Course usually offered in spring term

Prerequisite: Permission of the Instructor

Activity: Lecture

1 Course Unit

ESE 527 Design of Smart Systems

Smart systems are materials, structures, devices and/or networks that seek to autonomously emulate human capabilities (sensing, nervous system, deliberating, acting) for adapting and continued functioning in potentially adverse conditions. Smart systems are a highly trans-disciplinary field that utilize microsystems technology with other disciplines like biology, information science, nanoscience, or cognitive science to control networks of components. Smart systems are causing a sea-change in hybrid cyber-physical-social systems leading to such breakthroughs as: the internet of Everything, smart cars, smart cities, the next industrial revolution, solutions to reduce global warming, and personalized e-healthcare, among many others. In this course students explore state-of-the-art smart system components, learn a design methodology to integrate the components,and apply the methodology to design and simulate a smart system prototype. The course will also cover life-long coping skills for human-centered design and for modeling the security, privacy and reliability hazards of the smart systems approach.

Course usually offered in spring term

Prerequisites: Junior or Senior standing, course or experience in a course with high level language

Activity: Lecture

1 Course Unit

ESE 528 Estimation and Detection Theory

Statistical decision making constitutes the core of multiple engineering systems like communication, networking, signal processing, control, market dynamics, biological systems, data processing, etc. We strive to introduce mathematical theories that formulate statistical decision and obtain decision making algorithms with application to one or more of the above domains. This course will be offered every other year.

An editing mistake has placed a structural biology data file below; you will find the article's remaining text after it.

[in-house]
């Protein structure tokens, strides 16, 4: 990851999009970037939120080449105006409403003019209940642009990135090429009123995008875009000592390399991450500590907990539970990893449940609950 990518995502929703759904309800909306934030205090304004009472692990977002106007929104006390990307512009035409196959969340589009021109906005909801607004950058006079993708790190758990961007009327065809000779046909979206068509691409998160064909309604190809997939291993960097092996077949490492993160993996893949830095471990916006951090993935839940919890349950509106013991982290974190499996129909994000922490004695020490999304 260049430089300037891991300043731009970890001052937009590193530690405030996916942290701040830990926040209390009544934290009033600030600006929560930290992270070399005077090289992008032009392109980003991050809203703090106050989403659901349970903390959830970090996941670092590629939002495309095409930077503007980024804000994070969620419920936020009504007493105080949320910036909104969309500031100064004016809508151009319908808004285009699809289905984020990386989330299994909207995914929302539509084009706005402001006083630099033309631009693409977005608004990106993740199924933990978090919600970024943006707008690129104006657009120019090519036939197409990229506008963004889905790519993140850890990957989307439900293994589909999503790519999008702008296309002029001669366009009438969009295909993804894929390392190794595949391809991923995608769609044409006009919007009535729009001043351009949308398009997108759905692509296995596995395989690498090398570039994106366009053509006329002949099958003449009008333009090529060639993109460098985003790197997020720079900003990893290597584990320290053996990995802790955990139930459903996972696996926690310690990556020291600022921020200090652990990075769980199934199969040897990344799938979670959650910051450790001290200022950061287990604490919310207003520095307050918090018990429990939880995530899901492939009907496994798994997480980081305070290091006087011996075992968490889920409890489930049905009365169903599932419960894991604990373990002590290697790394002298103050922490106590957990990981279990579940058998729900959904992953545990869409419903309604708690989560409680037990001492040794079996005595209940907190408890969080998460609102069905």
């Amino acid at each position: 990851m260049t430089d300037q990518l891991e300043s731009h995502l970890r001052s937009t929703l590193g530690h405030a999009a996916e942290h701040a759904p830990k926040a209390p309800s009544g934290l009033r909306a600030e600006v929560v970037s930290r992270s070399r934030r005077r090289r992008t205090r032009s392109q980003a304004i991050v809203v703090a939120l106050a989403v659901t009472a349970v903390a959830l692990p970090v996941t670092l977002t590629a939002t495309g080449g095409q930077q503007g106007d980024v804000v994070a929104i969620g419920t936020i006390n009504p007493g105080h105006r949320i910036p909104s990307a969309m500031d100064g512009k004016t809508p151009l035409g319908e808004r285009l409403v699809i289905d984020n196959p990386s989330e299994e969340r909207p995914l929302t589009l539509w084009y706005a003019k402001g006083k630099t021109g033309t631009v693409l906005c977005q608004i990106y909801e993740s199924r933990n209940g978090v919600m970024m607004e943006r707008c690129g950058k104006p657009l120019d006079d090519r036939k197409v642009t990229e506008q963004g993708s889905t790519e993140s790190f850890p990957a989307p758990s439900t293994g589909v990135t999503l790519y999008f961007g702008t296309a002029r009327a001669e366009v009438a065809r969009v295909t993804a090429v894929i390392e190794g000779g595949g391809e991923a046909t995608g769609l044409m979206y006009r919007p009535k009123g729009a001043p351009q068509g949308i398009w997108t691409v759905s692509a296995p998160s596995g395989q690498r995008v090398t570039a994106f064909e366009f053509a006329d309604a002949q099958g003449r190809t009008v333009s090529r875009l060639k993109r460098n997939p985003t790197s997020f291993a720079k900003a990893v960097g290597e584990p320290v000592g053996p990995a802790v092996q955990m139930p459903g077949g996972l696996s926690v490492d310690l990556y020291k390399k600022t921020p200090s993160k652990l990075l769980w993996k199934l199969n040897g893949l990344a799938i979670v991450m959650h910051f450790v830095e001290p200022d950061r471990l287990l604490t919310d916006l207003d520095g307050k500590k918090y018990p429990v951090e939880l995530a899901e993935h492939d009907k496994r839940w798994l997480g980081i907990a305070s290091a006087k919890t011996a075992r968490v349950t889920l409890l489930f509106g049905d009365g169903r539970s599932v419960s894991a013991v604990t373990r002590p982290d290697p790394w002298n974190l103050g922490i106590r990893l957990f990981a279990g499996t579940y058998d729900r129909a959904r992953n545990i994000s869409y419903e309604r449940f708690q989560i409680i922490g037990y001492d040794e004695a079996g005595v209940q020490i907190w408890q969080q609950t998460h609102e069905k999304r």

One-term course offered either term

Prerequisite: ESE 530 or equivalent

Activity: Lecture

1 Course Unit

ESE 529 Introduction to Micro- and Nano-electromechanical Technologies

Introduction to MEMS and NEMS technologies: MEMS/NEMS applications and key commercial success stories (accelerometers, gyroscopes, digital light projectors, resonators). Review of micromachining techniques and MEMS/NEMS fabrication approaches. Actuation methods in MEMS and NEMS, MEMS/NEMS design and modeling. Examples of MEMS/NEMS components from industry and academia. Case studies: MEMS inertial sensors, microscale mirrors, micro and nano resonators, micro and nano switches, MEMS/NEMS chem/bio sensors, MEMS gyroscopes, MEMS microphones.

Course usually offered in spring term

Also Offered As: MEAM 529

Activity: Lecture

1 Course Unit

ESE 530 Elements of Probability Theory

This rapidly moving course provides a rigorous development of fundamental ideas in probability theory and random processes. The course is suitable for students seeking a rigorous graduate level exposure to probabilistic ideas and principles with applications in diverse settings. The topics covered are drawn from: abstract probability spaces; combinatorial probabilities; conditional probability; Bayes's rule and the theorem of total probability; independence; connections with the theory of numbers, Borel's normal law; rare events, Poisson laws, and the Lovasz local lemma; arithmetic and lattice distributions arising from the Bernoulli scheme; limit laws and characterizations of the binomial and Poisson distributions; continuous distributions in one and more dimensions; the uniform, exponential, normal, and related distributions; random variables, distribution functions; orthogonal and stationary random processes; the Gaussian process, Brownian motion; random number generation and statistical tests of randomness; mathematical expectation and the Lebesgue theory; expectations of functions, moments, convolutions; operator methods and distributional convergence, the central limit theorem, selection principles; conditional expectation; tail inequalities, concentration convergence in probability and almost surely, the law of large numbers, the law of the iterated logarithm; Poisson approximation, Janson's inequality, the Stein- Chen method; moment generating functions, renewal theory; characteristic functions.